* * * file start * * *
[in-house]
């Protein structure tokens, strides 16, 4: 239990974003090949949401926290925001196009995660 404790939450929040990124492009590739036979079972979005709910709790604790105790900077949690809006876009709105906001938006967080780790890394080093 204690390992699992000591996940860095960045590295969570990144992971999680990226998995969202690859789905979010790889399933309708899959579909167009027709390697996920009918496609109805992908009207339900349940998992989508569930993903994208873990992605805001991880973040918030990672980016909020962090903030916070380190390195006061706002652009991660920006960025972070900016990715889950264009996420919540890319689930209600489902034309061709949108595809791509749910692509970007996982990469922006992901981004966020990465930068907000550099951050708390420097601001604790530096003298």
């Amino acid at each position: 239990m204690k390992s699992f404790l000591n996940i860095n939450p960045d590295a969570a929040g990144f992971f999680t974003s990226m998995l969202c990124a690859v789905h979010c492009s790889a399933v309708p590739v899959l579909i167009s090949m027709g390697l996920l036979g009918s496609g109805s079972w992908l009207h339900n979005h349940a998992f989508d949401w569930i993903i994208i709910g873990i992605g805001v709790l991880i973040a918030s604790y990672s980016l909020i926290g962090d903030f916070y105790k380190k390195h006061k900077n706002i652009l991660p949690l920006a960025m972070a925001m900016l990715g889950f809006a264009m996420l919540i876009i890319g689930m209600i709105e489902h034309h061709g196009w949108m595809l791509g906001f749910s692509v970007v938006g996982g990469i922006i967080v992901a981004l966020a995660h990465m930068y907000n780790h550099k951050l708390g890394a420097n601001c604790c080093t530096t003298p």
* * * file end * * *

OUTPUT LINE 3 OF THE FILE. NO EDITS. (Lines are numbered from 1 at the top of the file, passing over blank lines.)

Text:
């Amino acid at each position: 239990m204690k390992s699992f404790l000591n996940i860095n939450p960045d590295a969570a929040g990144f992971f999680t974003s990226m998995l969202c990124a690859v789905h979010c492009s790889a399933v309708p590739v899959l579909i167009s090949m027709g390697l996920l036979g009918s496609g109805s079972w992908l009207h339900n979005h349940a998992f989508d949401w569930i993903i994208i709910g873990i992605g805001v709790l991880i973040a918030s604790y990672s980016l909020i926290g962090d903030f916070y105790k380190k390195h006061k900077n706002i652009l991660p949690l920006a960025m972070a925001m900016l990715g889950f809006a264009m996420l919540i876009i890319g689930m209600i709105e489902h034309h061709g196009w949108m595809l791509g906001f749910s692509v970007v938006g996982g990469i922006i967080v992901a981004l966020a995660h990465m930068y907000n780790h550099k951050l708390g890394a420097n601001c604790c080093t530096t003298p």